That guide helped him look inward, giving him the emotional and spiritual tools he lacked. The greatest of which, it turns out, was discovering his very self, the essential truth of his own character and nature in relationship to those of others, and even, it must be admitted, to God. “Buried in the deepest precincts of being I sense there’s a truer, more luminous expression of myself, and that as long as I remain estranged from it I will never feel fully alive or whole.”2 It is in this way, if you were to search out the usefulness of the Enneagram as a way of better understanding yourself, that your journey would eventually lead you — if you are prepared to believe the hype.

By contrast, I first encountered the Enneagram several years ago when I was trying to waste time on the internet, trying to avoid some dreaded task. “A new personality test!” a friend announced on Facebook or somewhere. “Find out what number you are!” I dutifully took the five-minute quiz and signed up for the newsletter, forgetting, then, ever to look in my spam to read the letter, or what number I am. Whenever it came up in conversation I apologized for not caring, and moved on. But now the matter presses on my attention because it turns out that the Enneagram is not just a personality test, it is a “spiritual” exercise, with spiritual implications, and it is inside mainstream Evangelicalism.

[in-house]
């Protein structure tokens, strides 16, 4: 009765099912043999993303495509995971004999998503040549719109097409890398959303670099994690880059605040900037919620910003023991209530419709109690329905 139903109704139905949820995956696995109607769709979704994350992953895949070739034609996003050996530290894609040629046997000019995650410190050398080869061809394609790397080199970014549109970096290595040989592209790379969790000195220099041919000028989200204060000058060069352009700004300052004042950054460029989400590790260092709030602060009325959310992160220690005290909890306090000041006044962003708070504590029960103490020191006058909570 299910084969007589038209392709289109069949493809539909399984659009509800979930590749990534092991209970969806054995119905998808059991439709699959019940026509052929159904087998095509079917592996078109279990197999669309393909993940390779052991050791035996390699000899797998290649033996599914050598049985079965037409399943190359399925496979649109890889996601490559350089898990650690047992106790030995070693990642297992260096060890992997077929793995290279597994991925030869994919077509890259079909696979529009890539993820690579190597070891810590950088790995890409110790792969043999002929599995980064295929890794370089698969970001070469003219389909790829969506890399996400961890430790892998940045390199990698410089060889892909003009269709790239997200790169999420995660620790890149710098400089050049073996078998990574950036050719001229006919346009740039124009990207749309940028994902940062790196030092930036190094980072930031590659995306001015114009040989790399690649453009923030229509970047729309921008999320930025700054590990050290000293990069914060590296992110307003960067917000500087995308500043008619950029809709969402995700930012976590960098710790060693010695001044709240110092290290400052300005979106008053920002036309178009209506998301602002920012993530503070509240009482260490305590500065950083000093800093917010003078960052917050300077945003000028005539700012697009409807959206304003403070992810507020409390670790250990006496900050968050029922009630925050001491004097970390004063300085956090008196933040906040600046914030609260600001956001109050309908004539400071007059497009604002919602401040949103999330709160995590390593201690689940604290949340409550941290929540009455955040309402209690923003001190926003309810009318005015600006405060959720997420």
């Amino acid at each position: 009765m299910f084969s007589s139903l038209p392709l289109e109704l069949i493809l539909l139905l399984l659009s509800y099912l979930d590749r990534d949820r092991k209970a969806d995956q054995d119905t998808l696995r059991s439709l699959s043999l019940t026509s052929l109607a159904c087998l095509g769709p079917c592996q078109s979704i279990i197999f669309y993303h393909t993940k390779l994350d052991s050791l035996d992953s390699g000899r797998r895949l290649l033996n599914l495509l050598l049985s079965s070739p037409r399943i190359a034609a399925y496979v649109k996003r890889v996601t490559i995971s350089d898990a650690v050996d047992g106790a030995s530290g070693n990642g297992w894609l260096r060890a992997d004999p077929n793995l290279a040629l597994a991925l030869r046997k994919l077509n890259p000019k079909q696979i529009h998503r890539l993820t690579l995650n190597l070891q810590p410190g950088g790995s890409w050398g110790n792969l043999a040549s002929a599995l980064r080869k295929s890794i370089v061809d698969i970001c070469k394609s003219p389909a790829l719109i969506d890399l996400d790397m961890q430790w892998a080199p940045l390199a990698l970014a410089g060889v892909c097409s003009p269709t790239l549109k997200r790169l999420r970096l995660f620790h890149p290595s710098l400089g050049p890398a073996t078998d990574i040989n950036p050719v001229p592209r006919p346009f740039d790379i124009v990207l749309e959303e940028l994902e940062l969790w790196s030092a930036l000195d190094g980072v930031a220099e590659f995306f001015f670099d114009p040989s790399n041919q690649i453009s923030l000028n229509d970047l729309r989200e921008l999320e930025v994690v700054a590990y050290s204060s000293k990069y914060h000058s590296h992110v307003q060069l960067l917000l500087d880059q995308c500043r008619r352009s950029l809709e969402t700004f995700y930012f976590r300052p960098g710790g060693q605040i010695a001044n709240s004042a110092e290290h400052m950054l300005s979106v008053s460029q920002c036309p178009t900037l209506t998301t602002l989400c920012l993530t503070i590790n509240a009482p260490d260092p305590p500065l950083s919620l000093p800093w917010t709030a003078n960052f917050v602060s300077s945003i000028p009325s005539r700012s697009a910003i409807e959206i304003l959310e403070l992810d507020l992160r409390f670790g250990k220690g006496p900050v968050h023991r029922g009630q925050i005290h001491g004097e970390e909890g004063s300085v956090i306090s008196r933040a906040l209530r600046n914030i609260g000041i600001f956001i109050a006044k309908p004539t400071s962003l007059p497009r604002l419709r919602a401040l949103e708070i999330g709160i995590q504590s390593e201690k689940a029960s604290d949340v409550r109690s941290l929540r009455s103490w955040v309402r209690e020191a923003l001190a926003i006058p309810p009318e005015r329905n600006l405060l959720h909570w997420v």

The Enneagram is a way of sorting personality types based on the inherent flaw or lack — sometimes described as a sin — inherent inside of the person. There are nine types, each related to the seven deadly sins (supposedly discovered by the Desert Father, Evagrius) with the addition of two.3 The nine types are grouped into three categories — those of the heart, those of the mind, and those of the gut. The nine are configured around a circle, so that a person will find him or herself on some point on a spherical spectrum and closely influenced, or pulled by the inclinations on either side, and stretching out across the circle toward the other numbers. Eight, Nine, and One, the head numbers, find their besetting sins — lust, sloth, and anger — to be centered in their desire for control. They are “of the mind.” Two, Three, and Four are “heart” numbers. Their sins are pride, deceit, and envy, all related to the human attempt to get love by managing, or at least fretting about the way other people perceive them. Five, Six, and Seven are “of the gut” and find their sins to be avarice, fear, and gluttony. Each number pulls toward the ones on either side (the wings) and, depending on how functional or “healthy” the person is, will take on characteristics from those opposite on the circle.4